Sunday, November 2, 2008

Changing Perspectives

West Mt. Vernon Street Nichols House is on the Furthest Left Side

The Candelabrum is located on the second floor on a side table providing not only light, but a decorative element to the room.

I walk onto Mt. Vernon Street located in Boston, Massachusetts feeling comforted by the upscale, mostly crime free neighborhood. As I inspect people walking on the street they are characterized with an upper middle class persona. They mostly do not smile while passing and continue to be committed to their prior appointments by avoiding eye contact and casual conversation, but this does not discourage my excitement to explore the Nichols House Museum. Coming from a suburban raised upper middle class household I feel comfortable relating to people on the street, but a little shy with my sense of direction in a city that I have visited only once. All the streets in this neighborhood look very similar with their red brick and symmetrical appearances. Finally reaching my destination I look upon this 1804 brownstone town home and there is an overcoming feeling of patriotism and honor of my country and the amazing things we have created. When entering the museum I am overcome with the feeling that I am in a home setting more than a typical museum. I take notice of the front walkway, very casual almost too casual as you enter such a famous house. I gaze at the floor length mirror in the hallway making sure I appear presentable to meet my potential new boss. The artwork in the hallway seems extremely appropriate to the time period and the colonial style the house portrays. Venturing on to the second floor I am bombarded with the sophisticated arrangement of the living room. It is very suitable for the family that lived in this home and the entertaining purposes they used it for as well. I look at the Queen Anne Styled Clock and notice I have ten minutes to spare, so I take the extra couple minutes to journey upstairs and explore one of the many bedrooms that are of access in the house. My mind figures to a Chippendale style tall chest of drawers that was most likely developed from an English base. I ponder the question if it was produced here in America or overseas as I wait to be called in for my interview.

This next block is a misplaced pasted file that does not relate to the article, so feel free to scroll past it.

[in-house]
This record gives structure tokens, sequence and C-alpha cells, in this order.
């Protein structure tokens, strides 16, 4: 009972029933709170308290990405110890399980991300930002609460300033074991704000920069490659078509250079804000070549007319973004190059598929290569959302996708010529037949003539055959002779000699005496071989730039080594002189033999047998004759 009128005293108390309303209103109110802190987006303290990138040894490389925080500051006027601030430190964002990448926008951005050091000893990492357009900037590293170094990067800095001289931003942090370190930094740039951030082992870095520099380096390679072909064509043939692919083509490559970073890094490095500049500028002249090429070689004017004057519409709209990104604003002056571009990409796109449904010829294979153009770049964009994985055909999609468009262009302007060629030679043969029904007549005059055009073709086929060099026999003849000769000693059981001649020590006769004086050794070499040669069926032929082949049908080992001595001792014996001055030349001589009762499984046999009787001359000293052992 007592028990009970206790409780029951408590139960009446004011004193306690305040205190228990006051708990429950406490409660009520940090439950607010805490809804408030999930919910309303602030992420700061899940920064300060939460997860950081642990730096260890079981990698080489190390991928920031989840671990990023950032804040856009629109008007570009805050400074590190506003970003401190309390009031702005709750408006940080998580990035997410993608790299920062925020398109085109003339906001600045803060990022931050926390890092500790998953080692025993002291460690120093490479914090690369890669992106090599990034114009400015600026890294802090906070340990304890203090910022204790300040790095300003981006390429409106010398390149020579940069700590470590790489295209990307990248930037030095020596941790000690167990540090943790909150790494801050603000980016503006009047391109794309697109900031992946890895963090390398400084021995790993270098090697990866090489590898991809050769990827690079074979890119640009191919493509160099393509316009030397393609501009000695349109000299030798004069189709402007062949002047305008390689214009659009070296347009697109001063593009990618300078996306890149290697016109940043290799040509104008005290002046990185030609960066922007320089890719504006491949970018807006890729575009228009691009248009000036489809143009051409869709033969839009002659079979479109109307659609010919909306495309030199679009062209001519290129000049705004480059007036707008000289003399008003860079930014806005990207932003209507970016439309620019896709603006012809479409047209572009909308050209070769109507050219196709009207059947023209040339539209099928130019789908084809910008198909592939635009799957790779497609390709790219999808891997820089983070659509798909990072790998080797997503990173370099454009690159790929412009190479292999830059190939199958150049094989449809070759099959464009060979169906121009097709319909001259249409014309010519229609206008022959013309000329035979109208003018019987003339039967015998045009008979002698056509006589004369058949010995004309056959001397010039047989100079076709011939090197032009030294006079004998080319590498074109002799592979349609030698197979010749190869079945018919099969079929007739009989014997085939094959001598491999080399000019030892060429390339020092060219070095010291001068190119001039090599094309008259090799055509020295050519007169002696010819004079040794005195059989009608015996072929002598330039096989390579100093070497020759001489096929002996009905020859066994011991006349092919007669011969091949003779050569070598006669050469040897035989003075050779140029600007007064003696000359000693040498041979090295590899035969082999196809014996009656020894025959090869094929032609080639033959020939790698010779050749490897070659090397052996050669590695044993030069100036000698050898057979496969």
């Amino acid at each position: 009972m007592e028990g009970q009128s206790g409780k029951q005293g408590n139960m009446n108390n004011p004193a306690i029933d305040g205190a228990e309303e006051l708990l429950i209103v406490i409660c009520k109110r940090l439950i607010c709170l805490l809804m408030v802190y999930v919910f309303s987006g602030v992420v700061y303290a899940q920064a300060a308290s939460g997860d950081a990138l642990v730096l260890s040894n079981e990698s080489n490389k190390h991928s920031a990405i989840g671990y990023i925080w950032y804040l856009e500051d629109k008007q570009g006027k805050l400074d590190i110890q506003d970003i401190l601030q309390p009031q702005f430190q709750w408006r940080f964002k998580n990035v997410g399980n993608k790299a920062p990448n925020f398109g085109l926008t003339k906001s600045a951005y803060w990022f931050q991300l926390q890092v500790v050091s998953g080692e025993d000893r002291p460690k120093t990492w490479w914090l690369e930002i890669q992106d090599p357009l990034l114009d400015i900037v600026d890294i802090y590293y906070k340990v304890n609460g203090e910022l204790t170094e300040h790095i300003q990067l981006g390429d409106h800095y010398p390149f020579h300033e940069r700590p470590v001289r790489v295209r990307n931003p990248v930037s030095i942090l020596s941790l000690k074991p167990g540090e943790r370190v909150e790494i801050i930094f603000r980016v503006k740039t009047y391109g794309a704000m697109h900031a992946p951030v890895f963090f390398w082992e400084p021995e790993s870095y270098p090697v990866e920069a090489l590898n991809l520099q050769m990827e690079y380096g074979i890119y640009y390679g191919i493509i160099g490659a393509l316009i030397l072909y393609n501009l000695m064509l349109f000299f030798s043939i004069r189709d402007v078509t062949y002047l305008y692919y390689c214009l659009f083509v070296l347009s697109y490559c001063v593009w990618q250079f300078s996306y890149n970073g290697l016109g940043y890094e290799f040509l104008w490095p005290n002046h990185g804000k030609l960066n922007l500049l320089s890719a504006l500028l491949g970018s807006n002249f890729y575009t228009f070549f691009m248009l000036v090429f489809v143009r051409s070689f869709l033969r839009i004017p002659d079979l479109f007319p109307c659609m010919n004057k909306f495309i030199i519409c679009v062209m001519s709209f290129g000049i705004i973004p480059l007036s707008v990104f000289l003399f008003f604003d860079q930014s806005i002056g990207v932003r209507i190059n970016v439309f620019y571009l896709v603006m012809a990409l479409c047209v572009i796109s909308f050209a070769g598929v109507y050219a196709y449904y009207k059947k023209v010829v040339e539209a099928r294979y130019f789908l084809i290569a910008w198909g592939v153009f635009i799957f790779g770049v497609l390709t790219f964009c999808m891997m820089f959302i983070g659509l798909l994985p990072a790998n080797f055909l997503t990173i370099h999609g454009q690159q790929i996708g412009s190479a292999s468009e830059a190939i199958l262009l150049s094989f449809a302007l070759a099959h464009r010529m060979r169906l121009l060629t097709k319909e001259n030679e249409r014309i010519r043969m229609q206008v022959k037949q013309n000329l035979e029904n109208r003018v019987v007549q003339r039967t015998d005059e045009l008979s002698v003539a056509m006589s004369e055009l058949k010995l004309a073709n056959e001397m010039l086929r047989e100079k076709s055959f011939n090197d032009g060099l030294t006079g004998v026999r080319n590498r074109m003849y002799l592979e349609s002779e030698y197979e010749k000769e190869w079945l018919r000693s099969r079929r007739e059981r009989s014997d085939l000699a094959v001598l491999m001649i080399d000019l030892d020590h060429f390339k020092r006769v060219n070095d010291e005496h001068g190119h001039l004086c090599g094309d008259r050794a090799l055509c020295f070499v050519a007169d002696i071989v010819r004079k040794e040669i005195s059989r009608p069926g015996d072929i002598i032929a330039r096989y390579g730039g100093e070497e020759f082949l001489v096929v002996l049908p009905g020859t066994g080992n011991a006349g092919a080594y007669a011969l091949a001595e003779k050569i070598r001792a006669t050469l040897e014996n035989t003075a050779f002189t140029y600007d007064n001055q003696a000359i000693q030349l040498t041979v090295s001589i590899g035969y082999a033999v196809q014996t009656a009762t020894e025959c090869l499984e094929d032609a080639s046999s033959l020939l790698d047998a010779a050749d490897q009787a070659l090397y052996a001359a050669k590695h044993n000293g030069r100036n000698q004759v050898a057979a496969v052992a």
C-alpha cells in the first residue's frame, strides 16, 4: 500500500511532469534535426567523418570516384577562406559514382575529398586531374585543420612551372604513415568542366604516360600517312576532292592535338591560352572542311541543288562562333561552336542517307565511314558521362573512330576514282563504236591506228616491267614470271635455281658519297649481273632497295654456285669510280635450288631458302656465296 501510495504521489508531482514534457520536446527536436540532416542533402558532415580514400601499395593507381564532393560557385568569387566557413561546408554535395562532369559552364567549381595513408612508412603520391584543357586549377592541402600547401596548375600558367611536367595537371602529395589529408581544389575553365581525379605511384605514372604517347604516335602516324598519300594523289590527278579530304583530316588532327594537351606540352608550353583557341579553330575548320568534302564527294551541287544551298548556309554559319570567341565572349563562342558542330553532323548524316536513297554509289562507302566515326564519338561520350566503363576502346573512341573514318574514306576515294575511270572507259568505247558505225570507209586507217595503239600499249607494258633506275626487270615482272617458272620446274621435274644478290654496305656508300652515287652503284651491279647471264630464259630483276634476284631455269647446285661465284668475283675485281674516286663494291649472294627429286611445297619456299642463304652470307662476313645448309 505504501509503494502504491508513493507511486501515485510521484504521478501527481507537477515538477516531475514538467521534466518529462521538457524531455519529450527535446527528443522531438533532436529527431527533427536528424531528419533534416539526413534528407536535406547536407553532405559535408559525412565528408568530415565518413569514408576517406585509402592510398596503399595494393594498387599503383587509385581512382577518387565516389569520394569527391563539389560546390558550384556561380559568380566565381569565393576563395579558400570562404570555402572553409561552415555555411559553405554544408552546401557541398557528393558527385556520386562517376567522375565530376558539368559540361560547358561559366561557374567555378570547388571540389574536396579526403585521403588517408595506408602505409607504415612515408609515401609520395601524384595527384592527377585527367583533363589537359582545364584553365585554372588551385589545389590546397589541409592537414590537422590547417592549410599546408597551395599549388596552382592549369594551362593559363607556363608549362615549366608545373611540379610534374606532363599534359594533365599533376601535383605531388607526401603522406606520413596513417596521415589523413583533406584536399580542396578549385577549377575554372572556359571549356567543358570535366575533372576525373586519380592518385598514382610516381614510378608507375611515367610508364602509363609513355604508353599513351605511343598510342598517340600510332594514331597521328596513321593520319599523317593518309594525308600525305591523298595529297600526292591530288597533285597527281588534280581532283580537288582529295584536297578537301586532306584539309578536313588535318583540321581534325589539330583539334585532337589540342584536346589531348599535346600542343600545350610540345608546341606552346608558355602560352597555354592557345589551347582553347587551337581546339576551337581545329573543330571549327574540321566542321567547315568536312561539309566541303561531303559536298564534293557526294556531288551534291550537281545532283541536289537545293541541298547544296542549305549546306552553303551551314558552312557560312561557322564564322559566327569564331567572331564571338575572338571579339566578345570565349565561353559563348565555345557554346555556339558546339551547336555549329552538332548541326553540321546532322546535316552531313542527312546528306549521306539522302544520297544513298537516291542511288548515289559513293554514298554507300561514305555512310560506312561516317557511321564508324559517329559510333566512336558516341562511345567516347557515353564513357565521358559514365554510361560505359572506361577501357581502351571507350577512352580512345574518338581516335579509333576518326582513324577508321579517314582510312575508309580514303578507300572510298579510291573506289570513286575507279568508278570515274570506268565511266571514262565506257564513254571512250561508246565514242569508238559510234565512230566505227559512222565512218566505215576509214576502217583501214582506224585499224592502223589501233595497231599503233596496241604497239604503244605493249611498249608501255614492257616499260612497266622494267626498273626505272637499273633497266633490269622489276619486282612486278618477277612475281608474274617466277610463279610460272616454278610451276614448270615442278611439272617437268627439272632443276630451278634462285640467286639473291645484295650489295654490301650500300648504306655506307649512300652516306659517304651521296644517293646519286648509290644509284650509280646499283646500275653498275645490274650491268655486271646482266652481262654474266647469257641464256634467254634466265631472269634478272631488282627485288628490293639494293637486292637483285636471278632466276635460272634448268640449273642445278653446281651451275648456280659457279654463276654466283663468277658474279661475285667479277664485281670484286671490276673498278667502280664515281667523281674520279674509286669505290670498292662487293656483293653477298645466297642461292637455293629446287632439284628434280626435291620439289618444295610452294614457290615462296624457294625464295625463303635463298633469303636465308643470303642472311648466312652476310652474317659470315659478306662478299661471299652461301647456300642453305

Comparing the Nichols House Museum to another structures during this assignment the White House could go either way. It is similar in the aspect that they are both designed off of a classic architectural movement. The White House being developed off of the Grecian or Roman Revival and the Nichols Home is based off of the Colonial era. They also stand similar in the act of symmetry.

When contrasting these two buildings they are completely different in not only materials, but sense of ambiance. Since the Nichols House Museum was once a home it still has many domestic characteristics, but it is now a museum so it therefore adds a slightly more formal, unlivable element to the space. Where as the White House was and still is a home and the tour was added in afterwards. Even though the White House is still accessed by the public, it is highly secured and only certain areas on special occasions are allowed to be toured allowing the home to seem more comfortable for the family living in it.

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